The Washington Post says that Republican Bob Hugin’s new TV ad attacking Bob Menendez for sleeping with underage prostitutes in the Dominican Republican is riddled with lies.
“To accuse a rival candidate of maybe sleeping with underage prostitutes, solid evidence is an absolute must. The evidence for Hugin’s ad fails the test. There’s nothing new in the ad except for a dark descent into corrosive haze,” wrote Salvador Rizzo, a former New Jersey political reporter who now works for the Post’s Fact Checker unit.
The Post Fact Checker gave the Hugin ad “four Pinocchios.”
When fact checking TV ads and other statements made by candidates, the post uses the Pinocchio Test, which awards one to four Pinocchios, based on factual accuracy. Four is the worst rating Hugin could have received.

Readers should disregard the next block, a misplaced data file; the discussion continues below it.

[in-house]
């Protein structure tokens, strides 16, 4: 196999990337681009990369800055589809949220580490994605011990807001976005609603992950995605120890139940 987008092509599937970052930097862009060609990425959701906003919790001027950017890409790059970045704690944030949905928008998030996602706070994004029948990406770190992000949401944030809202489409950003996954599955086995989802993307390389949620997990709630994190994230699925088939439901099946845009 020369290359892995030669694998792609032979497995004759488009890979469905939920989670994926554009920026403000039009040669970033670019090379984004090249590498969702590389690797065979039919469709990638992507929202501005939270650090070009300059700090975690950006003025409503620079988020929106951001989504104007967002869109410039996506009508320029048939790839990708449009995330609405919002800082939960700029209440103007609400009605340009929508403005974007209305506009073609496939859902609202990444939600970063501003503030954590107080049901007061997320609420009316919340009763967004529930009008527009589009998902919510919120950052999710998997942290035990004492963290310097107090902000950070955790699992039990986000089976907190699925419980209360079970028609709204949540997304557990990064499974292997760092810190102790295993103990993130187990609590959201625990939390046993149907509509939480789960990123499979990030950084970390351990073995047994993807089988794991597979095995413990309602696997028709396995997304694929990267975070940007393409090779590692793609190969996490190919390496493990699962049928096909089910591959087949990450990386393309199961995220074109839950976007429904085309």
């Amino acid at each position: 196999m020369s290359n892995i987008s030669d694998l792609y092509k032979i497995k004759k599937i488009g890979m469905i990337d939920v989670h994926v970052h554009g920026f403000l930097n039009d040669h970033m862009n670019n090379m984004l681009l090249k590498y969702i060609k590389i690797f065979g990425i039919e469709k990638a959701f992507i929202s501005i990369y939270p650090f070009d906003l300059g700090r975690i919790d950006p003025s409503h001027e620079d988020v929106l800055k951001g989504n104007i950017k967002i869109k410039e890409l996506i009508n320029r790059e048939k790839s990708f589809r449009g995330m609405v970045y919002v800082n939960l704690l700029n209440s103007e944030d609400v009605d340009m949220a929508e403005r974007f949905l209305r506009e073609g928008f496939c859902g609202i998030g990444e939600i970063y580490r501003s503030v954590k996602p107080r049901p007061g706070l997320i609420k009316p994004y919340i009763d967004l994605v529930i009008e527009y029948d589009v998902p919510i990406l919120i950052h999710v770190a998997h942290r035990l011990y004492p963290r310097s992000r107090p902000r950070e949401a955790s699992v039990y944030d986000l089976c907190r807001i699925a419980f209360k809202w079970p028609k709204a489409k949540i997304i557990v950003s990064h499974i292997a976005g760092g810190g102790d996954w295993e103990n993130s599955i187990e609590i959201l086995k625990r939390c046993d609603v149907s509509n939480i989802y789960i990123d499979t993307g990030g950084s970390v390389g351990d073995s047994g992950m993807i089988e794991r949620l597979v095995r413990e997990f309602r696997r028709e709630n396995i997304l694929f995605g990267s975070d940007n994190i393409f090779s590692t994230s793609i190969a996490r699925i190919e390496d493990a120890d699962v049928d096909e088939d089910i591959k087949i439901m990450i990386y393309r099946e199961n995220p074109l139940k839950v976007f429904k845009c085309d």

According to the Post, the Hugin ad alleged that the FBI had ‘evidence’ that Menendez had sex with underage prostitutes, but failed to attribute this to an anonymous source whose identity the FBI failed to uncover.
“Also absent from the ad: The FBI said in the same affidavit that it could not identify any minors based on the information Williams provided. Also absent: The fact that the FBI did not lay out a basis for probable cause that Menendez engaged underage sex workers,” Rizzo wrote. “Also absent: The Justice Department did not charge these allegations. Also absent: The Washington Post reported that the FBI investigated in the Dominican Republic and found no evidence. Also absent: The Post reported on intelligence received by U.S. officials that the Cubans made up Peter Williams as part of a cloak-and-dagger operation to tar Menendez, a political foe.”
Rizzo called these details “crucial, mitigating information; none of it is new this year.”
Still, the Post appeared to agree that Hugin is right in saying the public has a right to know all the facts about the federal investigation.
Menendez, a two-term Democrat, is holding a press conference today to address Hugin’s ad directly. He will be joined by several woman elected officials and activists, including National Organization for Women (NOW) New Jersey president Deb Huber and Elizabeth Meyer, the founder of the New Jersey Women’s March.